Fostering a Sense of Wonder by Reading Across the Content Areas

June is the end of the school year, time for me to clean out my classroom, and through the cleaning process, reflect on the school year. I think about what were the successful classroom activities and assessments that my students completed? What lessons can I revise? What can I do better for next year?

Looking through some teaching notebook, I came across my notes from 2010 workshop on literacy in the content areas I attended at Teachers College, Columbia University.   The keynote speaker, Dr. Hubert Dyasi,  science education professor at City University of New York spoke about science as inquiry, not something that is done in solitary confinement.  He defined “inquiry” as the gateway to scientific study of the phenomena of nature.  The idea behind his presentation was to cultivate and nourish student curiosity and a sense of wonder.  

This idea is not just specific to science educators, the idea of cultivating student curiosity applies to all content areas whether you teach social studies, English, or math.  All teachers want to foster a sense of wonder and make real world connections with their content.  When we look closer at each content area, the skills that educators want students to obtain are the same, it is the class material that differs.

What reading skills do we use across the content areas?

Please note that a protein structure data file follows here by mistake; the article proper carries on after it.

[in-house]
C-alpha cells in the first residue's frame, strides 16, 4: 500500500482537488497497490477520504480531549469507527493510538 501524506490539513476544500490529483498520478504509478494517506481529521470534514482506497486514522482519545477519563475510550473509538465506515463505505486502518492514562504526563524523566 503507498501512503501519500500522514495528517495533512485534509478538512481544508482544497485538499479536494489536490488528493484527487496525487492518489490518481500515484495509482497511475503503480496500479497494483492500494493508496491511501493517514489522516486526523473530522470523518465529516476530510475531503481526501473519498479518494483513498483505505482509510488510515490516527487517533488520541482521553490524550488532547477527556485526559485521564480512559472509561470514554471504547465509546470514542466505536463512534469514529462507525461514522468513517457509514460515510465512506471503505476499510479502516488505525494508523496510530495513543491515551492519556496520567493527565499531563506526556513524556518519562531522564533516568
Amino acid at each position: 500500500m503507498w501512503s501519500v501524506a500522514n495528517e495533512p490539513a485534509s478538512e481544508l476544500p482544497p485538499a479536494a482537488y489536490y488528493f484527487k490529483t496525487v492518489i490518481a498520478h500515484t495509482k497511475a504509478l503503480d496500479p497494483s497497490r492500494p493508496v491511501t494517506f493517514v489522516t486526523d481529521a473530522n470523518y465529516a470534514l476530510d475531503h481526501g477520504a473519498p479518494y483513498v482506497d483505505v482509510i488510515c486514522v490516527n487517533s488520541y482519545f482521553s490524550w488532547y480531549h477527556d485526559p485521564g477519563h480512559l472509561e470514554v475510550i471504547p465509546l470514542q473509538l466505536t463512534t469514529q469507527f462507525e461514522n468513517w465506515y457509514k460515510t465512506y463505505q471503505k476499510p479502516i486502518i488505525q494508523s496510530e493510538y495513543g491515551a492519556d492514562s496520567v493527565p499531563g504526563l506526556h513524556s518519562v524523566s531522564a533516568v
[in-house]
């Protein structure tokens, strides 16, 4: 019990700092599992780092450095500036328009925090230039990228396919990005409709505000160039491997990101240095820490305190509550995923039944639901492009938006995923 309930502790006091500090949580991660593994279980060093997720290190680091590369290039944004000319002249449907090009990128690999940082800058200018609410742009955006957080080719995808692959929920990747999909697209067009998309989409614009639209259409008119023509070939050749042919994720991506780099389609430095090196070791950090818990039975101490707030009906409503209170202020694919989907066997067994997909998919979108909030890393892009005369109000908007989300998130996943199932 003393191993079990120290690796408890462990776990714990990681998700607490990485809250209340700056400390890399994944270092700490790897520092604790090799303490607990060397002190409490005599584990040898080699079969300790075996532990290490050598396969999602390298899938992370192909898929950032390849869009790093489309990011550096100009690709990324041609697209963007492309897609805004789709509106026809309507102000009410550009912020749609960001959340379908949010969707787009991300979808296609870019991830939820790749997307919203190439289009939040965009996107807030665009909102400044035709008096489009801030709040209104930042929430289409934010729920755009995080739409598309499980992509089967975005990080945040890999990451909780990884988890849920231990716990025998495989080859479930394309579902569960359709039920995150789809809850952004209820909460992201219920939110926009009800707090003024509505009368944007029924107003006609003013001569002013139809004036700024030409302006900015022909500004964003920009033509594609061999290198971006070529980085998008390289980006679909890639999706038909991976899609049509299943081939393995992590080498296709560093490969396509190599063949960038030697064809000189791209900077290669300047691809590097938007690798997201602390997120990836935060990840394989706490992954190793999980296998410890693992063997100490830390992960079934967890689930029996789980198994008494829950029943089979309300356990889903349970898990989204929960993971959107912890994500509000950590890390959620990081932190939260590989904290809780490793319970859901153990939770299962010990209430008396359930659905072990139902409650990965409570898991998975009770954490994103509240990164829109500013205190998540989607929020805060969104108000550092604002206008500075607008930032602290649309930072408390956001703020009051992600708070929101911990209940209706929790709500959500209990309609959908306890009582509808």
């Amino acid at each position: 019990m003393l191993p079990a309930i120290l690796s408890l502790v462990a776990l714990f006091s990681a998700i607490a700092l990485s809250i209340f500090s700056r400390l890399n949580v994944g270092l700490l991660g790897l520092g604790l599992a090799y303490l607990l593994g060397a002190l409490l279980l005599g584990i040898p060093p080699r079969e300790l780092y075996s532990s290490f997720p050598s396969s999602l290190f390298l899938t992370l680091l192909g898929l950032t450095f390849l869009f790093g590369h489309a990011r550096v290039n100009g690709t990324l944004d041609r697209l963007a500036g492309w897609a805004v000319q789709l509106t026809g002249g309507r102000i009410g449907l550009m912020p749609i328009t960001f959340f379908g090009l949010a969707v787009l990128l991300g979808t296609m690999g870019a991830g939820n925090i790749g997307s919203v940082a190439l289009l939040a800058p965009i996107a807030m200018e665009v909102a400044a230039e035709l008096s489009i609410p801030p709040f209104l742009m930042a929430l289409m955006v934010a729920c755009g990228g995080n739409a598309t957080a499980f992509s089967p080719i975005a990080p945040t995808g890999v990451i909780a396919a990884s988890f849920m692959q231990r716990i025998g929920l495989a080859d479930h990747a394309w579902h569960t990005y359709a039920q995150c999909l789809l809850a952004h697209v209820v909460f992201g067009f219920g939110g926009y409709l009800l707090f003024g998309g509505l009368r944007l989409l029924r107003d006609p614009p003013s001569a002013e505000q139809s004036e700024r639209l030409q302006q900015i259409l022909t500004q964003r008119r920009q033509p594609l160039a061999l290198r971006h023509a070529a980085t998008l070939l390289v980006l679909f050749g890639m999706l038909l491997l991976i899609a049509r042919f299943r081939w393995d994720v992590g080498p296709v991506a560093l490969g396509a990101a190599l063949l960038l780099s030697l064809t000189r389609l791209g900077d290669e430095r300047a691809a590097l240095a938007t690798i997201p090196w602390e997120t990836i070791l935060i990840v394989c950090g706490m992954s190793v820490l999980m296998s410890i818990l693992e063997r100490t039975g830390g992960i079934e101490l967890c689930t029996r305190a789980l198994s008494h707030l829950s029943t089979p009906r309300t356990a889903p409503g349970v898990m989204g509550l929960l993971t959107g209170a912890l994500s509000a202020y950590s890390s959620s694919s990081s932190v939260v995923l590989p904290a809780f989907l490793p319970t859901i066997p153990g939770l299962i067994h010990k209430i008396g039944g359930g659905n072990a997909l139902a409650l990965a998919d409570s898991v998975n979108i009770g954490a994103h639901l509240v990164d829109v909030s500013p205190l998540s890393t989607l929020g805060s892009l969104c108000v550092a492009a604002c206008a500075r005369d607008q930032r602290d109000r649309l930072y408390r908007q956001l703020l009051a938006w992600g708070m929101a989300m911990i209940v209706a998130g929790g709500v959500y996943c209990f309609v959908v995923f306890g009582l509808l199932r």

Connect to prior knowledge




Supporting claims and providing evidence



Building vocabulary in content

Cause and effect

Retelling in our own words



Across the content areas all teachers need to focus on reading to help students learn to read and understand class materials.  Teaching reading should not go away in upper elementary and middle school. And yet, students are doing most of their reading in these grades at home and on their own.  Teachers need to bring back reading in their classroom and help students understand, interpret, and analyze multiple texts.

As I look ahead to another school year I think about ways to strengthen students’ reading comprehension and understanding. I want my students to own the information being taught, pursue their questions that arise from learning, and give a real purpose to the projects they create. 

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